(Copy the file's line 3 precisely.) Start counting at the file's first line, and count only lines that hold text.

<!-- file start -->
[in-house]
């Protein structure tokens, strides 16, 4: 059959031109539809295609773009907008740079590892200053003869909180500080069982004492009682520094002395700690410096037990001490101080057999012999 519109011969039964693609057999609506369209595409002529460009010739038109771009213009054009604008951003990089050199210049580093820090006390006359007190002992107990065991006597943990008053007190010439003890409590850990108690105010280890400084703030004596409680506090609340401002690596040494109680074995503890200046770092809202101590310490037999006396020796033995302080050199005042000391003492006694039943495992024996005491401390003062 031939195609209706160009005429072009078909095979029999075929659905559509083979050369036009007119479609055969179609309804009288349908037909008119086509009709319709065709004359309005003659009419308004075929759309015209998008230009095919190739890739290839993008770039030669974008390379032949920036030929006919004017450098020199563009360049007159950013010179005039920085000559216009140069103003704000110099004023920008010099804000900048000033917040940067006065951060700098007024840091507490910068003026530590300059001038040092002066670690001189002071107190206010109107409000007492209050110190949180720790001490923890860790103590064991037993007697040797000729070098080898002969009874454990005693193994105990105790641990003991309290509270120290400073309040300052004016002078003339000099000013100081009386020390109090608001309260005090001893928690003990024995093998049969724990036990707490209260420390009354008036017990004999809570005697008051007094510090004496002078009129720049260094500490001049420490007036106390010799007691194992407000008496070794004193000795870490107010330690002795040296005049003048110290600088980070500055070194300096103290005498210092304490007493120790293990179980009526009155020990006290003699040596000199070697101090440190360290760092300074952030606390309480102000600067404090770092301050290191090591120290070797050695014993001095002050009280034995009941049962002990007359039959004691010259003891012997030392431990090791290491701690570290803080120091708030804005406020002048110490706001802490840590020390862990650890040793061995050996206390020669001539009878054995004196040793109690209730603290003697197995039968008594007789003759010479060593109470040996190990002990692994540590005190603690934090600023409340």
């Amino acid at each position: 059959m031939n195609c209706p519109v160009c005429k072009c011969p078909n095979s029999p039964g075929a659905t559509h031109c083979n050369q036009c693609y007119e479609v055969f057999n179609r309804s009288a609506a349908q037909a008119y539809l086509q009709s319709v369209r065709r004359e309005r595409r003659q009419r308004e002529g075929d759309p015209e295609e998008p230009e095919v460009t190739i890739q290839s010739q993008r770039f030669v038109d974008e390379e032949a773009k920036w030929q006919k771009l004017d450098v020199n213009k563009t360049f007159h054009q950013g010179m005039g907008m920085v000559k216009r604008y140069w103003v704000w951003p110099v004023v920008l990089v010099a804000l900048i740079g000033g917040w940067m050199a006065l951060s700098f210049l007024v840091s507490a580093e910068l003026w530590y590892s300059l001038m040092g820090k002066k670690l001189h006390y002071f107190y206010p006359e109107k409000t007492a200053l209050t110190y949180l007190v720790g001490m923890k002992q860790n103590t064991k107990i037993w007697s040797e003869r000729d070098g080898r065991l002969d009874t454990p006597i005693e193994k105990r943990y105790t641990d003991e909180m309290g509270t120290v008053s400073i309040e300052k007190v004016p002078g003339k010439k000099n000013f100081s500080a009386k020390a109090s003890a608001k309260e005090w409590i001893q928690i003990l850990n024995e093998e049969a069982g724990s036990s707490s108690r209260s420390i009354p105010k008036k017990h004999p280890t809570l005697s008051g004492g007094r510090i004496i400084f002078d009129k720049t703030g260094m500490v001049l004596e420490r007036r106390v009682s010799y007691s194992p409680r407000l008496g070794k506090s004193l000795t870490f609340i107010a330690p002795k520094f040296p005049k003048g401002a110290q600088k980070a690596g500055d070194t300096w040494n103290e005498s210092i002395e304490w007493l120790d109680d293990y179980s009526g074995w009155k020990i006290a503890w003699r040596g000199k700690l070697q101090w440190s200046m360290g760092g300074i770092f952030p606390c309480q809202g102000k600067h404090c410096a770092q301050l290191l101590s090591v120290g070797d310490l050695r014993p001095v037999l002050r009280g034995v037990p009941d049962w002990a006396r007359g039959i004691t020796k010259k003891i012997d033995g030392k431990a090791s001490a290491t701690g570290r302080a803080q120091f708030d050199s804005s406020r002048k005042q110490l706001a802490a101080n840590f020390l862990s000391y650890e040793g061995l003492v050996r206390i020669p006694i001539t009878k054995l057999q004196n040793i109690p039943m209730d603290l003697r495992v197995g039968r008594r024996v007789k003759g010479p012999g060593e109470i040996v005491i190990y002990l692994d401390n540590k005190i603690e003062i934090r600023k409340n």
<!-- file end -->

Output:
């Amino acid at each position: 059959m031939n195609c209706p519109v160009c005429k072009c011969p078909n095979s029999p039964g075929a659905t559509h031109c083979n050369q036009c693609y007119e479609v055969f057999n179609r309804s009288a609506a349908q037909a008119y539809l086509q009709s319709v369209r065709r004359e309005r595409r003659q009419r308004e002529g075929d759309p015209e295609e998008p230009e095919v460009t190739i890739q290839s010739q993008r770039f030669v038109d974008e390379e032949a773009k920036w030929q006919k771009l004017d450098v020199n213009k563009t360049f007159h054009q950013g010179m005039g907008m920085v000559k216009r604008y140069w103003v704000w951003p110099v004023v920008l990089v010099a804000l900048i740079g000033g917040w940067m050199a006065l951060s700098f210049l007024v840091s507490a580093e910068l003026w530590y590892s300059l001038m040092g820090k002066k670690l001189h006390y002071f107190y206010p006359e109107k409000t007492a200053l209050t110190y949180l007190v720790g001490m923890k002992q860790n103590t064991k107990i037993w007697s040797e003869r000729d070098g080898r065991l002969d009874t454990p006597i005693e193994k105990r943990y105790t641990d003991e909180m309290g509270t120290v008053s400073i309040e300052k007190v004016p002078g003339k010439k000099n000013f100081s500080a009386k020390a109090s003890a608001k309260e005090w409590i001893q928690i003990l850990n024995e093998e049969a069982g724990s036990s707490s108690r209260s420390i009354p105010k008036k017990h004999p280890t809570l005697s008051g004492g007094r510090i004496i400084f002078d009129k720049t703030g260094m500490v001049l004596e420490r007036r106390v009682s010799y007691s194992p409680r407000l008496g070794k506090s004193l000795t870490f609340i107010a330690p002795k520094f040296p005049k003048g401002a110290q600088k980070a690596g500055d070194t300096w040494n103290e005498s210092i002395e304490w007493l120790d109680d293990y179980s009526g074995w009155k020990i006290a503890w003699r040596g000199k700690l070697q101090w440190s200046m360290g760092g300074i770092f952030p606390c309480q809202g102000k600067h404090c410096a770092q301050l290191l101590s090591v120290g070797d310490l050695r014993p001095v037999l002050r009280g034995v037990p009941d049962w002990a006396r007359g039959i004691t020796k010259k003891i012997d033995g030392k431990a090791s001490a290491t701690g570290r302080a803080q120091f708030d050199s804005s406020r002048k005042q110490l706001a802490a101080n840590f020390l862990s000391y650890e040793g061995l003492v050996r206390i020669p006694i001539t009878k054995l057999q004196n040793i109690p039943m209730d603290l003697r495992v197995g039968r008594r024996v007789k003759g010479p012999g060593e109470i040996v005491i190990y002990l692994d401390n540590k005190i603690e003062i934090r600023k409340n």